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Just look at the flowers.

There are sometimes when the world is an adequately ugly place that you just need to enjoy something lovely, and here’s today’s something. I stumbled onto this looking for opera information from Moira Greyland Peat, and I’m so glad I did. Admittedly, harp music is not my thing but I love this, and while the piece is in it’s own way hackneyed this lady does an amazing job, it’s glorious to watch and hear.

Long time gone

I have really been depressed about the death of Elisson. So much so that I have not been at this site now for a solid year and a half.

Even Red Sea Pedestrians only sit Kaddish a year. My eyes are moist as I write this because Elisson was a good and decent man: May his name be forever written in the book of life. Hopefully even now he shares an adult beverage with Acidman.

Enough.

The reason I came here and dug through piles of post-it-notes trying to find my damned password so I could log back in was to clear a mental tab, and I will do so if it kills me.

This post is about the Knack. No, not those guys, but this.

Everyone knows someone with a Knack. An ability that goes beyond a mere skill, an ability that sometimes seems supernatural. The guy who did the trim work in your kitchen, the guy who hammers the dents out of your truck, the girl who makes sure your office IT works perfectly and constantly. Some knacks are ingrained, and some require some practice, some require practice to keep the physical skills and muscle memory in top shape.

Watch a good cabinetmaker and you can see what I mean. His tools are in specific places and work in specific ways and he uses them in a specific order and he makes it look like magic, makes it look so easy. Same with anyone who has that innate ability, if it’s a mechanic or a guitar player or a guy who plows roads.

because the Knack doesn’t have to be some majestic skill, it can be as simple as being a good frycook, folding laundry, cleaning hotel rooms, driving truck, running a combine. There are just some people who are naturally good at some things.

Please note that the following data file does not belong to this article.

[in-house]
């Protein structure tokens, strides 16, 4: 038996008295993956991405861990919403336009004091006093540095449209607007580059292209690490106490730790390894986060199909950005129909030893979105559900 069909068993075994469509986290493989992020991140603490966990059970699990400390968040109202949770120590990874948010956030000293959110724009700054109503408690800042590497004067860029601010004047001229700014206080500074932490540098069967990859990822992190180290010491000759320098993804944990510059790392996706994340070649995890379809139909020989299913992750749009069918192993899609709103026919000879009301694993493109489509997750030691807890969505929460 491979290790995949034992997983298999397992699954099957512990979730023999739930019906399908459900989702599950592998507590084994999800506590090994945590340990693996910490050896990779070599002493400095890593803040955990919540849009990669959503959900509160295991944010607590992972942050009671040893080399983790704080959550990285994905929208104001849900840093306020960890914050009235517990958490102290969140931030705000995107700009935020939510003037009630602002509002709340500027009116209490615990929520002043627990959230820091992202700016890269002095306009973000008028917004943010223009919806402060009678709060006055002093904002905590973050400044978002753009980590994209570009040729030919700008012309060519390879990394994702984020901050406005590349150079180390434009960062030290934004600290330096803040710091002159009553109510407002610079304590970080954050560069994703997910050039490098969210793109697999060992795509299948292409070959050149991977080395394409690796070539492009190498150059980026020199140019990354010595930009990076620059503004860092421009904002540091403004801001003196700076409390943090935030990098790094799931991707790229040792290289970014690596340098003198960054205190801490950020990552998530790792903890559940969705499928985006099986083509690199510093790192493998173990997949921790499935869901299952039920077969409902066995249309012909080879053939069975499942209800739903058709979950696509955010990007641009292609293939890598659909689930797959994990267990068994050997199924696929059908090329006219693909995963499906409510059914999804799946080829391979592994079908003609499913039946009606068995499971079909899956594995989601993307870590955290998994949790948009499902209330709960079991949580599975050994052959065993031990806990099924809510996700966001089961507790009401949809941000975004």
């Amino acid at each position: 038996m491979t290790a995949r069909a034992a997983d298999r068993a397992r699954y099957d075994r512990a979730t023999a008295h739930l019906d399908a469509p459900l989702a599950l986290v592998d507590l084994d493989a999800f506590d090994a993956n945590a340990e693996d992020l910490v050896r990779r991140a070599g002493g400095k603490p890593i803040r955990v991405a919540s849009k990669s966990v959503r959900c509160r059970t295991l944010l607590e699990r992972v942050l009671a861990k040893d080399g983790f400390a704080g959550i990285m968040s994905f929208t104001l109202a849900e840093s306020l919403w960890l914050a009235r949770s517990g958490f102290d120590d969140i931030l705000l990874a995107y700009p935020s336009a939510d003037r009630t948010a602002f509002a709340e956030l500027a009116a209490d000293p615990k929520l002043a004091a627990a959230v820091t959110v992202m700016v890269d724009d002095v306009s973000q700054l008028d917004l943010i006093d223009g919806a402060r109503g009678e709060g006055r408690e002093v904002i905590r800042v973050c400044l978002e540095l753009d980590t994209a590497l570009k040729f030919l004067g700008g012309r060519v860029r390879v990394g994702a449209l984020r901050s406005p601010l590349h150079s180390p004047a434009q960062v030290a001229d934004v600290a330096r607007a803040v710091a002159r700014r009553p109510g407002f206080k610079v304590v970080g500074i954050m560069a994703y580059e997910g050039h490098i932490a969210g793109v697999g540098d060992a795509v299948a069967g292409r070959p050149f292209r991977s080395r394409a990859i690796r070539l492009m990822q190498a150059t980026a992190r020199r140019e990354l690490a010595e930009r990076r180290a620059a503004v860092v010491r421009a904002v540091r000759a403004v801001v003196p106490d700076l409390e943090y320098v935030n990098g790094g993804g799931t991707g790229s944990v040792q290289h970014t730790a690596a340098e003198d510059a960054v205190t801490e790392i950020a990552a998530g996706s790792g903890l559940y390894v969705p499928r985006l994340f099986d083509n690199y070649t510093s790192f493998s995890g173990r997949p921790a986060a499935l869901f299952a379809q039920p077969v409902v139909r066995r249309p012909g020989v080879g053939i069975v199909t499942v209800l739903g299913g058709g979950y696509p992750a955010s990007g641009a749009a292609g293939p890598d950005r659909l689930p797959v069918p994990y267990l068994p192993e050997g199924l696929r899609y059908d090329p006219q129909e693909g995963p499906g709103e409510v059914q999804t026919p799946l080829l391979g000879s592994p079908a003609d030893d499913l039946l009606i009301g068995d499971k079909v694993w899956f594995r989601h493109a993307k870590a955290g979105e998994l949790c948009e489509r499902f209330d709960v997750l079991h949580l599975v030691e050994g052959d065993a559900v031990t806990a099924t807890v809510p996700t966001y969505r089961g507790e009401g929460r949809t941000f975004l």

Certain types of these skills do require some work. Even the most natural baseball players or musicians have to practice those skills, and being out of practice is a thing. And it isn’t a switch, but a rheostat, some have it in spades, and some are barely touched. I know a guy who can play the guitar pretty well, and he doesn’t even have to think about it. But there’s also Roy Clark, who seemed to be able to play any damned instrument he touched within a few minutes (Maybe not that quickly, to be honest, but pretty damned quickly). This brings us to the people who can do a lot of different things. I know a lawyer who is a great musician and who also works on his own cars. I know a millennial kid who taught himself engraving and programming lasers and is one of the leaders in the field. He’s also an online Go player, and by all accounts a very, very good one. Polymaths, especially young polymaths, are not as common as they might once have been, I feel, because the educational system is directed at everything but them. What was once, if not celebrated then at least recognized, as a special ability, and developed and nurtured, is now “Diagnosed” and maybe, too often medicated.

Don’t get me wrong; a powerful lot of people genuinely benefit from medications for ADD & etc. I know a lot of those people, and while many of them have made their own way and have done very well for themselves, a lot of them have lived less fulfilled lives than they otherwise might because they were always square pegs being forced into round holes. A lot of those people end up being That Guy. You know the guy at work who they call in when everything has gone to shit, the guy they leave alone in his office most of the time but who wades in fists clenched and fixes whatever everyone else fucked up. he may grumble or even outright bitch, but it will work when he sulks back to his office/cube/workbench.